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The Mwanga Recollections

“Father, all-powerful and ever-living God,
we do well always and everywhere to give You thanks.

This great season of grace is Your gift to Your family to renew us in spirit.
You give us strength to purify our hearts,
to control our desires,
and so to serve You in freedom.
You teach us how to live in this passing world,
with our heart set on the world that will never end.”

(The Second Preface for Lent)

This Preface for Lent rightly confesses that Lent is a season of grace. During this season of Lent many Christians who have wandered away from the Father’s home will receive the grace of conversion, of coming back like the prodigal son. For lukewarm Christians it is a time when they can receive the grace of deepening and taking seriously their Christian life; for others still struggling with sin, the Lord grants them the strength to gain victory over their passions. Lent is indeed a season of grace, the grace of conversion, the grace of coming closer to God, the grace of victory over sin and its allurements – all leading to a renewal in spirit.

To mark the Lenten Season and assist our lay faithful to receive the many graces and to grow in holiness, the Philothea Missionaries are holding Lenten Recollections on every Saturday of Lent, at the Philothea Centre Kiserian from 9.00pm to 1.00 pm.

It is a time to come closer to God, to listen to God’s word and to be transformed by both the word and the Sacrament. Priests are available for the Sacrament Confession and spiritual direction.

Saint Joseph, a Saint to Imitate in Lent

Almost every year the solemnity of Saint Joseph, the Husband of Mary, falls during Lent. He is someone who can teach us what to do and what not to do during this season of grace.

Saint Joseph was a labourer, a family man, attentive to the voice of God and to doing God’s will, which for him was not easy. He accepted Mary into his household despite her pregnancy, knowing that he was not the father of her unborn child. He did what God asked him to do, even when that was very difficult and challenging for him. Can you imagine his emotions when he had to escape with Mary and the Child Jesus and go to Egypt in order to protect the child? Can you imagine the struggles that he endured to find a dwelling for that family in Egypt and then look for some work to feed his dear family? In everything he puts his hands on, he was very diligent, faithful and hardworking. He fulfilled his responsibilities to the best of his ability. To imitate Saint Joseph in this could be a very good thing to do during this Lent.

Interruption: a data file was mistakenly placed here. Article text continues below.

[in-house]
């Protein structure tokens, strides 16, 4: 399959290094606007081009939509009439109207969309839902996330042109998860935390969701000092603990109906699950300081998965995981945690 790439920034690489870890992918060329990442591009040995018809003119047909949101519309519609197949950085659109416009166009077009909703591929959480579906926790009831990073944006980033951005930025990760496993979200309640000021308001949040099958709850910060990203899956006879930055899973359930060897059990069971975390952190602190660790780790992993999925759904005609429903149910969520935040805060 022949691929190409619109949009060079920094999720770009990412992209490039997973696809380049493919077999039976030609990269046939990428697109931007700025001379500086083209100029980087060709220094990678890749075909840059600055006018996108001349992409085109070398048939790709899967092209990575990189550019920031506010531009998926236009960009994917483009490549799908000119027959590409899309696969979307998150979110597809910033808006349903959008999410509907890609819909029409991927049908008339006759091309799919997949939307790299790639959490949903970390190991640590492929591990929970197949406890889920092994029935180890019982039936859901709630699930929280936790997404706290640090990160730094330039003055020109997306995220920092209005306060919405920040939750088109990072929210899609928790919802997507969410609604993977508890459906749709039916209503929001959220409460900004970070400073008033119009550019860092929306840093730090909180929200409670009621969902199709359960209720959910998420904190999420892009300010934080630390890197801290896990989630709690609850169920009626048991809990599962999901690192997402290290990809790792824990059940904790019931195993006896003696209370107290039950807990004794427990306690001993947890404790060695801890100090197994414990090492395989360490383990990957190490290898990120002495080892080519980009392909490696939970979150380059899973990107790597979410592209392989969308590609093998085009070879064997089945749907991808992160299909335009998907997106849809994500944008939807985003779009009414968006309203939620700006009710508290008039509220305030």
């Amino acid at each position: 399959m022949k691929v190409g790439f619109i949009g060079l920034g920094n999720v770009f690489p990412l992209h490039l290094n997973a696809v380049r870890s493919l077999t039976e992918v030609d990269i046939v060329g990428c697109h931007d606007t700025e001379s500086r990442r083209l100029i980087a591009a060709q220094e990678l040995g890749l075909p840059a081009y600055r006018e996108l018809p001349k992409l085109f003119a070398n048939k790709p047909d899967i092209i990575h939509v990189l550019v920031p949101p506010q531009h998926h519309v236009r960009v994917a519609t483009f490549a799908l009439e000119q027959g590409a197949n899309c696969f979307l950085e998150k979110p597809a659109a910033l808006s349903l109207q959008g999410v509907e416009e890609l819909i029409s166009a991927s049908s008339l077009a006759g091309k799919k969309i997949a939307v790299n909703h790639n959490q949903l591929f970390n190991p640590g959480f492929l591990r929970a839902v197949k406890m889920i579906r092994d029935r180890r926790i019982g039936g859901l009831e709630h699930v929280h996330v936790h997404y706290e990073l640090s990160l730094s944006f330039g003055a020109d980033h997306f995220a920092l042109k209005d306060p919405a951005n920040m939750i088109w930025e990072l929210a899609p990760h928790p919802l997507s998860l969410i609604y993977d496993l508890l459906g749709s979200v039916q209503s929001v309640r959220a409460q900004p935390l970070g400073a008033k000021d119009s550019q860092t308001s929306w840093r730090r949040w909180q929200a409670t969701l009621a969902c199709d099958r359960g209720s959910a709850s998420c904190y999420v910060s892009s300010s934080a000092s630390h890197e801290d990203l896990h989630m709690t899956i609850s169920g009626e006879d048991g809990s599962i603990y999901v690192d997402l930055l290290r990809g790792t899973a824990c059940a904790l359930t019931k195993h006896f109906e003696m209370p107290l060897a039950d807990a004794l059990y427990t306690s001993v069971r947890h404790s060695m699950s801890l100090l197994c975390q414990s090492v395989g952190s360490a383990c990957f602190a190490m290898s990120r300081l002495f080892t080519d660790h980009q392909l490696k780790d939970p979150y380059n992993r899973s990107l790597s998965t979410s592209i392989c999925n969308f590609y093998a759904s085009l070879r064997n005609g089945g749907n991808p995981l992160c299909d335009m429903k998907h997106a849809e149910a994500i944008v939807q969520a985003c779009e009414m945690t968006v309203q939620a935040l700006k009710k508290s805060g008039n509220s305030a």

He was also a man of inner silence. In the Bible, we do not have even one word that Saint Joseph may have spoken but we have the stories of what he did. These are stories of a man of action who acted on the Word of God which he even heard in his dreams. It was in silence that he heard God’s word and became aware of His presence in his soul.

Saint Joseph, being a man of interior silence, prayed a lot; he was a man of prayer. He taught Jesus how to pray as was the custom of that time for the male child to be tutored by his father in the prayers and ceremonies of the Synagogue. Jesus would have attended the Sabbath services in Nazareth with Joseph and learned to pray from the example that Joseph gave him.

Consider the example of Saint Joseph as we seek to give more time to prayer in these days of Lent. Like Saint Joseph, we could learn to trust in God’s will for us. The discipline of more time at prayer brings us deeper into the love of God which will carry us through the difficult and challenging experiences of our lives as it did for Saint Joseph.